TechPowered By

More tech

MTB News & Racing Round-up, Friday, June 29, 2012

Date published:
June 29, 2012, 1:00 BST
  • Canada enjoys strong Olympic mountain bike prospects

    Canada's 2012 Olympic MTB Team and Coach Dan Proulx
    Article published:
    June 24, 2012, 3:37 BST
    Sue George, Mountain Bike Editor

    Four years of development pays off for national squad

    Canadian National Team Coach Dan Proulx is excited about the prospects for his mountain team at the 2012 Olympic Games. For the past four years since the 2008 Olympic Games in Beijing, the Canadians have been steadily building their mountain bike program, and they head to London with a strong men's and women's squad and solid medal winning chances. The four-person Olympic mountain bike team was announced earlier this week.

    "When we finished Beijing, we did a complete revamp of the program and our development program is very strong now," said Proulx of the Canadian Cycling Federation's efforts.

    "In Beijing, I remember having a conversation in which we predicted that when we get to London, we'll have six or eight riders who can win," he said.

    Of those potential Canadian Cycling winners, several are mountain bikers. Current world champion Catharine Pendrel will race with Emily Batty in the elite women's race. Max Plaxton and Geoff Kabush will compete in the men's race.

    Canada is the number one ranked mountain bike program for the women, and in fact, had to make some tough decisions to select the two women to go to London when three women - Pendrel, Batty and Marie-Helene Premont - were worthy candidates.

    Pendrel was a sure selection, but it was a tight battle between Batty and previous Olympian Premont for the second spot.

    "It's always a tough decision when you have great champions like this. The only thing we were wishing was that we had three spots," said Proulx. "Ultimately it came down to the best potential for Olympic performance for this Olympics."

    "Marie-Helene is a great rider and our current success is in part due to her efforts."

    With top-10 World Cup finishers in both the men's and women's teams, the Canadians have a real chance of...

  • McConnell, Henderson selected for Australian Olympic mountain bike team

    Dan McConnell holding the line through the tight corners in the point to point race.
    Article published:
    June 25, 2012, 4:21 BST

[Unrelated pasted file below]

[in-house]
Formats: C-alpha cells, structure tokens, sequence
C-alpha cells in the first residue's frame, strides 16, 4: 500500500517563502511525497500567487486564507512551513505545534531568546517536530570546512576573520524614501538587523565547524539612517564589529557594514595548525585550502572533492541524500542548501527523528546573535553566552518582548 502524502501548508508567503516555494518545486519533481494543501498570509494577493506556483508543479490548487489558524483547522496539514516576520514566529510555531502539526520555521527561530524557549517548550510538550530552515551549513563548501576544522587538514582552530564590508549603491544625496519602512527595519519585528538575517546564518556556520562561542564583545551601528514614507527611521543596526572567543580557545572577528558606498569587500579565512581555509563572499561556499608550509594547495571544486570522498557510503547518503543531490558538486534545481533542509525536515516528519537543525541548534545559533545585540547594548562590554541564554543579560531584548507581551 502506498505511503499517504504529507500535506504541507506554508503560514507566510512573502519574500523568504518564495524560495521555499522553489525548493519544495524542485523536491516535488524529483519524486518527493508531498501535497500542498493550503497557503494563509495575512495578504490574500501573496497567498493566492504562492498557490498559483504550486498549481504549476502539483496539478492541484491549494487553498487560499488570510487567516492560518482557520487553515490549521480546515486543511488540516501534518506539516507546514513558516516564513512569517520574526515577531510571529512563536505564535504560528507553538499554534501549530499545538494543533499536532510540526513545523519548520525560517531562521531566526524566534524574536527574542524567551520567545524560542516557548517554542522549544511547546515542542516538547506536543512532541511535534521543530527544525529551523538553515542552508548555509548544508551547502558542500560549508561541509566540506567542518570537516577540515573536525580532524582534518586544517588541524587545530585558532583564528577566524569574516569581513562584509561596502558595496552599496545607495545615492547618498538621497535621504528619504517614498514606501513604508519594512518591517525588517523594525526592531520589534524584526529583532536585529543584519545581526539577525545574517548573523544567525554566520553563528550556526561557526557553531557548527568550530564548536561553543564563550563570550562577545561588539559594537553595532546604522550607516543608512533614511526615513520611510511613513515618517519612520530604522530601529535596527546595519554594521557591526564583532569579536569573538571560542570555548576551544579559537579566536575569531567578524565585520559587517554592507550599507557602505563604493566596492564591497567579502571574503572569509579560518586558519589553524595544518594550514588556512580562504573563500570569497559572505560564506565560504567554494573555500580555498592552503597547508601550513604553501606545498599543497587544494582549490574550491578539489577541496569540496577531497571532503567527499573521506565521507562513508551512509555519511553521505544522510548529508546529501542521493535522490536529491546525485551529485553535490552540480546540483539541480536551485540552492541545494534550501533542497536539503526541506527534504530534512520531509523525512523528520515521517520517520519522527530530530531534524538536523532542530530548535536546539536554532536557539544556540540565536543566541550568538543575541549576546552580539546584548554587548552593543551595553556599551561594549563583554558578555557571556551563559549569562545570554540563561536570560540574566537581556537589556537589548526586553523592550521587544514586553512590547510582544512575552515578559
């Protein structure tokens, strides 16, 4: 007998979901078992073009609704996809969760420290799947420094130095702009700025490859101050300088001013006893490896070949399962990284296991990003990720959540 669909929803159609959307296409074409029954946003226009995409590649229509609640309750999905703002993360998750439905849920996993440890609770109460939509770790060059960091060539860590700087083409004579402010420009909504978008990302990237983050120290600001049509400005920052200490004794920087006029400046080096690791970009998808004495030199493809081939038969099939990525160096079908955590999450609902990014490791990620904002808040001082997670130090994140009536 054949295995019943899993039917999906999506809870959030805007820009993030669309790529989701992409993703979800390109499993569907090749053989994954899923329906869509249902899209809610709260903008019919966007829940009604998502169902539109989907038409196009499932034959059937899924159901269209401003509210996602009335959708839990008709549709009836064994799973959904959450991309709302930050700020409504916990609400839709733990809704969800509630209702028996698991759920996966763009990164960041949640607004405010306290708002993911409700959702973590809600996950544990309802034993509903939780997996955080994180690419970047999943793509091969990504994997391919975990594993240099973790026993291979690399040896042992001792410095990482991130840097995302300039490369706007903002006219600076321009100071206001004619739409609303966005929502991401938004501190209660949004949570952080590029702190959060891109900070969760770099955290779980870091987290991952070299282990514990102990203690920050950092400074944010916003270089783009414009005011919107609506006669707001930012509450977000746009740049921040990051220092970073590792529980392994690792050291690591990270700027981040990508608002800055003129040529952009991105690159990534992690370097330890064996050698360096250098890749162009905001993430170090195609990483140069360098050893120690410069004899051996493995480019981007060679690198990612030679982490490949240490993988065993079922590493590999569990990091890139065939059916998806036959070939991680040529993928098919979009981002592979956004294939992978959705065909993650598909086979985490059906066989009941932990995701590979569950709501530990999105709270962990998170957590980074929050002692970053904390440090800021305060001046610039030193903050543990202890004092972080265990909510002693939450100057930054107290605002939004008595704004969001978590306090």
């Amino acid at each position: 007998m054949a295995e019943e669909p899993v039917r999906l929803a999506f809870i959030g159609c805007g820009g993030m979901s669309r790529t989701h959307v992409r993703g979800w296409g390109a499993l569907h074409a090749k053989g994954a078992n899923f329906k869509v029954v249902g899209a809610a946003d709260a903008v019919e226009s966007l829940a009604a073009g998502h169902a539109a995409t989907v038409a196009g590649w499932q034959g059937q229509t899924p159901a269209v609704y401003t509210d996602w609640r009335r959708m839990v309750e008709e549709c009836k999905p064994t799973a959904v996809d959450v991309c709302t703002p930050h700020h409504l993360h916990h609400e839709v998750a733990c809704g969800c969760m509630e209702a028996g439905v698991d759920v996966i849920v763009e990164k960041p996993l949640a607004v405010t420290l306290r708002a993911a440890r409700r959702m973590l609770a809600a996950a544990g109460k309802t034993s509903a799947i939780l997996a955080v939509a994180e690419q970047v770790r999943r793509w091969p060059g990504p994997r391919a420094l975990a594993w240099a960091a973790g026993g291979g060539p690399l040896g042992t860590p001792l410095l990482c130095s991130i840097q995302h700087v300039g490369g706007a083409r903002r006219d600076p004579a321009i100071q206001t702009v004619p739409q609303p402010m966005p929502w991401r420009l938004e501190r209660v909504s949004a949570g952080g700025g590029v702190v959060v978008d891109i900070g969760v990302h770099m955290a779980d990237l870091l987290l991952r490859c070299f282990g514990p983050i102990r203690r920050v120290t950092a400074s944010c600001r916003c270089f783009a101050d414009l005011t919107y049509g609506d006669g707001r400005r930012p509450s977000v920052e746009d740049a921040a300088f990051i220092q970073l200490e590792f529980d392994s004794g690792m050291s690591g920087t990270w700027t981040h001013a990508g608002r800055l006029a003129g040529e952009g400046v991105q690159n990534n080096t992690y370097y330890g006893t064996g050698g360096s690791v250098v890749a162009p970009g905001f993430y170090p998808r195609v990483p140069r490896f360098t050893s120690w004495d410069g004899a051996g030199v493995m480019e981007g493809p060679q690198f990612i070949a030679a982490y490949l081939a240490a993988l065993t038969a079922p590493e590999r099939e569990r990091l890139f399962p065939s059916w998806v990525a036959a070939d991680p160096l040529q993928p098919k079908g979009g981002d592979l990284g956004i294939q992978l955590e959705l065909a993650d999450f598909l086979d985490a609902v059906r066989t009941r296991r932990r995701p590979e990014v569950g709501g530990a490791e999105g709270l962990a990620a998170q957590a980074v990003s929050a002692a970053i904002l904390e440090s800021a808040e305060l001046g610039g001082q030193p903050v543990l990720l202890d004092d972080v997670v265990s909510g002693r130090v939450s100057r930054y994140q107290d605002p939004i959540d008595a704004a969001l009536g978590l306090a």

Cycling News

    Jongewaard misses out on London Games

    Daniel McConnell and Rebecca Henderson have been named as Australia's mountain bike representatives for the London Olympic Games. It will be McConnell's second Olympic campaign while it will be Henderson's debut with the 20-year-old having the longer-term goal of competing in Rio in 2016.

    "I have always wanted to be an Olympian but I never really thought I would be in the 2012 Games," Henderson said.

    "The Aussie riders were always a few too many steps ahead of me when I was younger. Last year I stepped up a level, racing the World Cups, but I think it was only this year I was really considered a threat to other riders for the Olympic spot."

    Henderson, from Canberra, landed her first podium finish in April with a bronze medal in the under 23 ranks at the second round of the World Cup in Houffalize, Belgium. But a 13th place finish at the next World Cup threatened to derail her Olympic campaign.

    "I found it difficult to keep my head up after such disappointment," Henderson said.

    "I was so motivated leading into the third round and knew I had only one chance left to prove my worthiness for a ride in London."

    The fourth World Cup round in La Bresse, France provided Australia's contenders with a final chance to put their hands up for selection. Henderson rode her heart out to finish second on the under 23 podium.

    "Crossing the finish line in second in the World Cup is a huge achievement for me, and so far from what I was expecting to get out of that race. Standing on the podium in a World Cup for the second time this season, the feeling is indescribable!" she said.

    "These results have come as a huge surprise and have given me confidence to race against girls I thought were out of my league."

    McConnell, who coaches Henderson with the pair travelling the World Cup circuit, is Australia's top ranked rider in the men's elite cross country...

  • Hermida back on the World Cup podium

    Nino Schurter (Scott Swisspower) looks over at his sprint rival Jose Hermida (Multivan Merida)
    Article published:
    June 25, 2012, 17:50 BST
    Sue George, Mountain Bike Editor

    Spaniard ready to play Olympic lottery for fourth time

    Jose Antonio Hermida (Multivan Merida) put a tough first part of the season behind him this weekend when he returned to the Mountain Bike World Cup podium at Mont-Sainte-Anne in Quebec, Canada.

    "I'm happy. After a hard season and struggling the first part with physical problems, it's a good feeling to be back, especially in a race like this fighting with Nino [Schurter]," said Hermida. "Right now, he's the best guy in mountain biking, so sprinting with him is not so easy. I tried my best in the end with him."

    The race came down to a two-up sprint between Schurter and Hermida, something not many were expecting on a very technical course, especially after rain began near the end of the race.